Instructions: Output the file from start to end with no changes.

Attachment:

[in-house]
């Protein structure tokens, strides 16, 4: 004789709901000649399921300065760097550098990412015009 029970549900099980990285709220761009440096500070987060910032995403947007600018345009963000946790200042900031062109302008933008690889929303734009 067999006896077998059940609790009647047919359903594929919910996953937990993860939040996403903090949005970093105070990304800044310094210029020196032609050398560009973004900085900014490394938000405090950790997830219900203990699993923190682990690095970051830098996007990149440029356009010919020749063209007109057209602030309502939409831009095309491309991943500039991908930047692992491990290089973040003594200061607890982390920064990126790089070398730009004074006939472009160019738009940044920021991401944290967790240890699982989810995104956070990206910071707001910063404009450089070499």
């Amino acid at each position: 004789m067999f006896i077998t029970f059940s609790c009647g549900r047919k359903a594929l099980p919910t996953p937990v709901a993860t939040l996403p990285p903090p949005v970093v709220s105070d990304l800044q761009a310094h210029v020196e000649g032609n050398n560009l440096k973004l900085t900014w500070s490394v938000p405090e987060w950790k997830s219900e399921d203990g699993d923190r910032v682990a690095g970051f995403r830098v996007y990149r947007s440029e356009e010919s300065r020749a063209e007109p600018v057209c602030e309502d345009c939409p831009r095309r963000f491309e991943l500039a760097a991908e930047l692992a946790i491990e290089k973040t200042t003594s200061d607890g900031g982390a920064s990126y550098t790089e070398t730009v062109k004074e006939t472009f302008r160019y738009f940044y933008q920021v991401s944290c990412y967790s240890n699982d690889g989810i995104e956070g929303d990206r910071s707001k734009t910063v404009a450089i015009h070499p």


[in-house]
């Protein structure tokens, strides 16, 4: 004789709901000649399921300065760097550098990412015009 029970549900099980990285709220761009440096500070987060910032995403947007600018345009963000946790200042900031062109302008933008690889929303734009 067999006896077998059940609790009647047919359903594929919910996953937990993860939040996403903090949005970093105070990304800044310094210029020196032609050398560009973004900085900014490394938000405090950790997830219900203990699993923190682990690095970051830098996007990149440029356009010919020749063209007109057209602030309502939409831009095309491309991943500039991908930047692992491990290089973040003594200061607890982390920064990126790089070398730009004074006939472009160019738009940044920021991401944290967790240890699982989810995104956070990206910071707001910063404009450089070499």
């Amino acid at each position: 004789m067999f006896i077998t029970f059940s609790c009647g549900r047919k359903a594929l099980p919910t996953p937990v709901a993860t939040l996403p990285p903090p949005v970093v709220s105070d990304l800044q761009a310094h210029v020196e000649g032609n050398n560009l440096k973004l900085t900014w500070s490394v938000p405090e987060w950790k997830s219900e399921d203990g699993d923190r910032v682990a690095g970051f995403r830098v996007y990149r947007s440029e356009e010919s300065r020749a063209e007109p600018v057209c602030e309502d345009c939409p831009r095309r963000f491309e991943l500039a760097a991908e930047l692992a946790i491990e290089k973040t200042t003594s200061d607890g900031g982390a920064s990126y550098t790089e070398t730009v062109k004074e006939t472009f302008r160019y738009f940044y933008q920021v991401s944290c990412y967790s240890n699982d690889g989810i995104e956070g929303d990206r910071s707001k734009t910063v404009a450089i015009h070499p």